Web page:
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M: Information Systems

•Batlzan; M: Information Systems is a visual, magazine format designed to engage your students from the start! Saturated with fascinating, sometimes hard-to-believe real examples will keep them reading throughout the course. Baltzan’s approach discusses various business initiatives first and how technology supports those initiatives second. The premise for this unique approach is that business initiatives drive technology choices in a corporation. Therefore, every discussion addresses the business needs first and addresses the technology that supports those needs second. This approach takes the difficult and often intangible MIS concepts, brings them down to the student’s level, and applies them using a hands-on approach to reinforce the concepts. A derivative of the Baltzan; Business Driven Technology version, this M: Information Systems provides the foundation that will enable students to achieve excellence in business, whether they major in operations management, manufacturing, sales, marketing, etc. M: Information Systems is designed to give students the ability to understand how information technology can be a point of strength in an organization.

Paperback: 272 pages

Publisher: McGraw-Hill Education; 3 edition (January 10, 2014)

Language: English

ISBN-10: 0073376914

ISBN-13: 978-0073376912

Product Dimensions: 8.9 x 0.3 x 10.8 inches

Shipping Weight: 1.2 pounds

Average Customer Review: 3.4 out of 5 stars  See all reviews (16 customer reviews)

Best Sellers Rank: #81,047 in Books (See Top 100 in Books) #42 in Books > Computers & Technology > Business Technology > Management Information Systems #77 in Books > Textbooks > Computer Science > Database Storage & Design #174 in Books > Computers & Technology > Databases & Big Data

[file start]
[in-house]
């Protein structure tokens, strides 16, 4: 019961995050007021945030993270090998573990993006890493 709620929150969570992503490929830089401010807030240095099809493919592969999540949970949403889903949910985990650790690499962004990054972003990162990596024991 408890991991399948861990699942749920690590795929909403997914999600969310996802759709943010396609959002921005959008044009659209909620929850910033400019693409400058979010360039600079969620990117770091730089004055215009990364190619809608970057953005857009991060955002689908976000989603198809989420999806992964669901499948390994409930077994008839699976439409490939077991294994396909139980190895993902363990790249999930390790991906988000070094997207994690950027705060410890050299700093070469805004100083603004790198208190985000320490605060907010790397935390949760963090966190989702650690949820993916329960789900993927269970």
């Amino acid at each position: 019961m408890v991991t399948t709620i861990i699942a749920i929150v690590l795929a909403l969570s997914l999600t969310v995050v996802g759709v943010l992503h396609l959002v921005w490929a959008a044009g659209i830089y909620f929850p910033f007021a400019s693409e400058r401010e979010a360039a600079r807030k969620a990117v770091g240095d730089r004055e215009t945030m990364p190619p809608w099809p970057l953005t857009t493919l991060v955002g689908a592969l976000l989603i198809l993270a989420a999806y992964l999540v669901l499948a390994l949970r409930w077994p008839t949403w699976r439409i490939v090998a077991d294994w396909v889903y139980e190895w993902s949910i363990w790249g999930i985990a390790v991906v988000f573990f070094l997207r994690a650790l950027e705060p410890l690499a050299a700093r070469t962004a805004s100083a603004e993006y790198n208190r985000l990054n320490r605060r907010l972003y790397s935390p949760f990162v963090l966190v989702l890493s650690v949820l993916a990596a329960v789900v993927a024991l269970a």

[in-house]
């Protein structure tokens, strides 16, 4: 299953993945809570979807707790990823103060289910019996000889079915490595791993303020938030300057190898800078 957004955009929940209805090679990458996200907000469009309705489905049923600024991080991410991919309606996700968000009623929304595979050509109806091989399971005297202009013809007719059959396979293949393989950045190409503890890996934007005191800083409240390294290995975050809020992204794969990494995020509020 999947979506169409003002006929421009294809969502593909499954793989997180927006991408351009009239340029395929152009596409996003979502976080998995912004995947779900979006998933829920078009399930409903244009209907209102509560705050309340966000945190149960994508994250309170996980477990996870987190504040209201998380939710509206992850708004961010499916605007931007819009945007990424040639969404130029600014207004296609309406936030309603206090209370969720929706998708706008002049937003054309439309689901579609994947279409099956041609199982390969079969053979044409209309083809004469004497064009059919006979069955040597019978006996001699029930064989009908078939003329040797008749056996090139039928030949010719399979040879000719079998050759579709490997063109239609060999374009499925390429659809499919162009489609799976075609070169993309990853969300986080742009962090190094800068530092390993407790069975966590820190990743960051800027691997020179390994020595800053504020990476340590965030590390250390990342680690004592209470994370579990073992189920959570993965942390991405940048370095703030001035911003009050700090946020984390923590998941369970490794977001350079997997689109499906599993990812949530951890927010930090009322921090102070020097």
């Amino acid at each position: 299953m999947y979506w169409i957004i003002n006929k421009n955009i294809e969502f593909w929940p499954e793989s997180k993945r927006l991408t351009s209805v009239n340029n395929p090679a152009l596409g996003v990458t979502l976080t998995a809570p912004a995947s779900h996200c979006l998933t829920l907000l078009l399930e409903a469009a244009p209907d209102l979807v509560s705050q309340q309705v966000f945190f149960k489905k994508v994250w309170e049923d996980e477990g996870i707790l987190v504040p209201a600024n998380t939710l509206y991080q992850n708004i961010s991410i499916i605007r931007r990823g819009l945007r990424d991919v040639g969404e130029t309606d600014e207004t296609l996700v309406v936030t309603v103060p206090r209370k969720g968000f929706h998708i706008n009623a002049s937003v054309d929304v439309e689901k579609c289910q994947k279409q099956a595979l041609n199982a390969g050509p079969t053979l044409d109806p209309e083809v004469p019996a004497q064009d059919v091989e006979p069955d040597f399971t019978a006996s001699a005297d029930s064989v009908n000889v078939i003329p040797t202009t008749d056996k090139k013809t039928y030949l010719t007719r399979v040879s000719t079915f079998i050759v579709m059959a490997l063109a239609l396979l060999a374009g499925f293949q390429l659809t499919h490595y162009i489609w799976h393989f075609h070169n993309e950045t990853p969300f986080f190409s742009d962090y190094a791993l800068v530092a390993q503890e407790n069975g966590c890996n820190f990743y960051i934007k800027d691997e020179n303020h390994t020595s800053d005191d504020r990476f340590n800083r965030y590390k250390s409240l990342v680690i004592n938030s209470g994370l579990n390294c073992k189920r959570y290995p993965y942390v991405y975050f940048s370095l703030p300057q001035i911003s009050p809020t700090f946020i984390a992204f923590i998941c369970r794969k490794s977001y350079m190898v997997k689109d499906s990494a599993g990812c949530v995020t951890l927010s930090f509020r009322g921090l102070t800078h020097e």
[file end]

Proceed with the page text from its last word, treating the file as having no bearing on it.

Unimpressive. I had to use this for a class, or I wouldn't have spent the money.The exterior looks like a magazine or journal, making the casual observer think that the content is similarly up-to-date. For example, the chapter on data spends a couple pages vaguely describing the benefits a business may derive from relational database technology, such as scalability and performance, and gives an example of a website that received, on average, 7 million hits per day in its first year of operation. Admittedly, this is a business-oriented text, so my expectations for technical details were already low. But there was no similar discussion, not even a paragraph, of non-relational database technology, which is by no means new, but is used on sites doing more traffic per hour as the listed example got in a day. Facebook,, eBay, Google, etc. -- why not spend a page talking about the information technology they find vital. Worse, the listed source for this information was the homepage of a news & commentary website, and a search on that site turned up nothing related to the claims made in the text.Another frustration is that the author's unjustified biases sit alongside actual information with no clear distinction. The discussion of the systems development lifecycle explains the waterfall methodology in depth, closing with "[it] no longer serves as an adequate systems development methodology in most cases" and touts agile methodology as an alternative. But then the text sweeps through RAD, XP, RUP, and scrum with no case studies or examples showing actual improvement, and fails entirely to mention problems that organizations have had either during the transition to agile methods or after some time using them.

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